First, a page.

the sequence were obtained for analysis.
16S rDNA-based taxonomic analysis
The Ribosomal Database Project was
used to analyse the sequence of reads manually. Reads gathered in the FASTA
format were assigned to levels with an 80% of confidence threshold.
Real-time quantitative PCR
and Archaea in
the pig intestinal tract was conducted using real-time quantitative PCR .
Purified genomic DNA from a bacteria and the
extracted fecal DNA was amplified was amplified using primer pairs. The mixture
for the PCR reaction contains the following:
20 ng genomic DNA,
0.25 µM of each
1.25 units of
MightyAmp DNA Polymerase
The cycling conditions were as follows:
denaturation at 98°C for 2 min,
followed by 35
cycles of 98°C for 10 s,
55°C for 15 s, and
68°C for 1 min
products for amplification were mixed with 1 µL EZ-Vision One DNA Dye and then
separated by electrophoresis. The products were then purified using Econo Spin
IIa and later cloned into pGEM-T Easy vector for the transformation of E. coli HST08 Premium Competent Cells. In the
agar treated with ampicillin, positive transformants were identified and
obtained. A colony that was identified by PCR to have a plasmid with the expected DNA was cultured
in in 5 ml LB medium treated with ampicillin (100 µg/ml) overnight. The culture
underwent a centrifugation to pellet the cells. Plasmid was extracted from
cells using QIAprep Spin miniprep kit. Quantification of the purified plasmid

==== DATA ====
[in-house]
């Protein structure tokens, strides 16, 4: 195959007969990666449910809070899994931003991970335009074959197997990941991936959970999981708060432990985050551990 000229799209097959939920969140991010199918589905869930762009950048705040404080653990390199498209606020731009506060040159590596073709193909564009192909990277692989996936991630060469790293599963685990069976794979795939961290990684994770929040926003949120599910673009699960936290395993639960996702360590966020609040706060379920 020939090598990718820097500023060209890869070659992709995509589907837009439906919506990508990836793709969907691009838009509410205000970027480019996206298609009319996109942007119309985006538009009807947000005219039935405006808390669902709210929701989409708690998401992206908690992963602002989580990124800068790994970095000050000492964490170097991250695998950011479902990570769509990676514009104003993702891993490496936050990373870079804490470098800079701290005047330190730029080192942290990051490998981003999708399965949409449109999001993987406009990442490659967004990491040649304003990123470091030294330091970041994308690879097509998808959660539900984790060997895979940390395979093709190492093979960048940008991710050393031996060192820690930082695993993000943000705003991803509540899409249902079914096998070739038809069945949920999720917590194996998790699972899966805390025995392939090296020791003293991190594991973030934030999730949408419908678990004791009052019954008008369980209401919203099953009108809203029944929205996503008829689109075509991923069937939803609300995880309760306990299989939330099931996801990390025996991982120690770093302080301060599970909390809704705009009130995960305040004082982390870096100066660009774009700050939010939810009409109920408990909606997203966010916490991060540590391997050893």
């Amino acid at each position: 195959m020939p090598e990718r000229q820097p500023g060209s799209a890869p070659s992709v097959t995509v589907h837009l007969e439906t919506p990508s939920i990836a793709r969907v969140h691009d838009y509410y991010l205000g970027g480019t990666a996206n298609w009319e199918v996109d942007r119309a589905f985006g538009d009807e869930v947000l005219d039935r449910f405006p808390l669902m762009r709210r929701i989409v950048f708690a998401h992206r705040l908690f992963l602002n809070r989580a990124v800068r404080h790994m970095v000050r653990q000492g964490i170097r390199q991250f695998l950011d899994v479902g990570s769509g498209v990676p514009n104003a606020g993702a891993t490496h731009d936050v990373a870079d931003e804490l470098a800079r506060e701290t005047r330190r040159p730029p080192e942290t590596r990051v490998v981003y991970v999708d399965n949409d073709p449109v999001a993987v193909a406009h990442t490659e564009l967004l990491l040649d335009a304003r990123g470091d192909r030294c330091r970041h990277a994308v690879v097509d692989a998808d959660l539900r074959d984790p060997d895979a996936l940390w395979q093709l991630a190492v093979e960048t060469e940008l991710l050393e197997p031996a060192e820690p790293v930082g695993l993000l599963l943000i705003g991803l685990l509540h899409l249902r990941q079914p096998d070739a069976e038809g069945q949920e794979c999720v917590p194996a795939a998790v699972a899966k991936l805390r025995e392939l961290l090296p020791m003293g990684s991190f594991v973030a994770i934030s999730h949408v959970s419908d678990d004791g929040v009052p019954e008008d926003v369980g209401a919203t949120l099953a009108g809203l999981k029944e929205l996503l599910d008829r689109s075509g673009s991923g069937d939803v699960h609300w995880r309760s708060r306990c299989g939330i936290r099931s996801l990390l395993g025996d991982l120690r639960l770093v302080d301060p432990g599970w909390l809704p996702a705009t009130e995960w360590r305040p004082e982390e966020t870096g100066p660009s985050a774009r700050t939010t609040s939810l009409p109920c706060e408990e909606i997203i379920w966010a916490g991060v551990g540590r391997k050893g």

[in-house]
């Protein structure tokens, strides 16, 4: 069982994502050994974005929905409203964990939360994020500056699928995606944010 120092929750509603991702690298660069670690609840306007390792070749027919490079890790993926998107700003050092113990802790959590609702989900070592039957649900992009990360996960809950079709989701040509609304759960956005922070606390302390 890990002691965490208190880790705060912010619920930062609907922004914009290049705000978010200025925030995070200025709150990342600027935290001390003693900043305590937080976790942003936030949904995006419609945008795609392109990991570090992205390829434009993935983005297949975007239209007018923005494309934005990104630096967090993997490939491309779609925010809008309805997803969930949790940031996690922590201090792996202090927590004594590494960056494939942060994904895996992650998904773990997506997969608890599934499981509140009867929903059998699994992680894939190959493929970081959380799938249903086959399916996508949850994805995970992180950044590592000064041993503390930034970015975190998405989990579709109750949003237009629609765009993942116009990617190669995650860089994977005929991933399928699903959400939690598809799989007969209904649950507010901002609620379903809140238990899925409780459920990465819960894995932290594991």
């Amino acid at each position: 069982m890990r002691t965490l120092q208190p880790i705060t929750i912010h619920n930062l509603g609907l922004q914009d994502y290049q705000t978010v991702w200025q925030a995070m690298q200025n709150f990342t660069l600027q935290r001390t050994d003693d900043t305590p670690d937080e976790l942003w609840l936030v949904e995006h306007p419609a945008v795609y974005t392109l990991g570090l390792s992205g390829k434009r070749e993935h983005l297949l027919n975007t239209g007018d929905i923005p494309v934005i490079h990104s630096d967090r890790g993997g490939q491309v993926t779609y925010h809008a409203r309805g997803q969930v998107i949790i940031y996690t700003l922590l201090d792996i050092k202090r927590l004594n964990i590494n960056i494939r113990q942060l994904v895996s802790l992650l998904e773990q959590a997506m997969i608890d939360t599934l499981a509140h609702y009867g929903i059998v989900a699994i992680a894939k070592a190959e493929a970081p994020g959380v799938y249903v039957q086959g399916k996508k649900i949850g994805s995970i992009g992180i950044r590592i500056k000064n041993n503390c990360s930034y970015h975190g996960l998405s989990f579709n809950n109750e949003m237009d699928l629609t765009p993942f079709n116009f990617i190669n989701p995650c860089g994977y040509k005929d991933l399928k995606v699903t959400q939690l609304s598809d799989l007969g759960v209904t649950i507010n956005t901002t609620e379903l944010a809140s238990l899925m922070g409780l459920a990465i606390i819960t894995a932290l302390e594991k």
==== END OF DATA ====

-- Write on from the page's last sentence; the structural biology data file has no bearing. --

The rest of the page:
was done using a ND-1000 instrument.The number of 16S rDNA copies present in
the preparation was estimated.
Reference: Takahashi S, Tomita J, Nishioka K, Hisada T, Nishijima M
(2014) Development of a Prokaryotic Universal Primer for Simultaneous Analysis
of Bacteriaand Archaea Using Next-Generation Sequencing.
PLoS ONE 9(8): e105592. https://doi.org/10.1371/journal.pone.0105592
2. Find PCR primer sequences in bacterial species
assigned your group in scientific papers that work in the PCR simulator.
Evaluate their performance based on how you evaluated the primers you designed
The primer pair on Fig. 6 has a shorter
primer length of 18 bases and 19 bases for the forward primer and the reverse
primer respectively. This is less than the optimum length of a primer which is
20 bases. Its melting temperature is still within the ideal range which is 52 oC and 59.77 oC.
GC% is also within the ideal range of 40% to 60% in a primer. The primer has greater
values for self-complementarity which means this primer has a higher
probability of binding to itself. The values of Self 3′ complementarity are
lower and this indicates a low probability of forming a primer dimer.
Reference: Sabat, G., Rose, P., Hickey, W., & Harkin, J.
(1999). Selective and Sensitive Method for PCR Amplification of Escherichia
coli 16S rRNA Genes in Soil. Retrieved from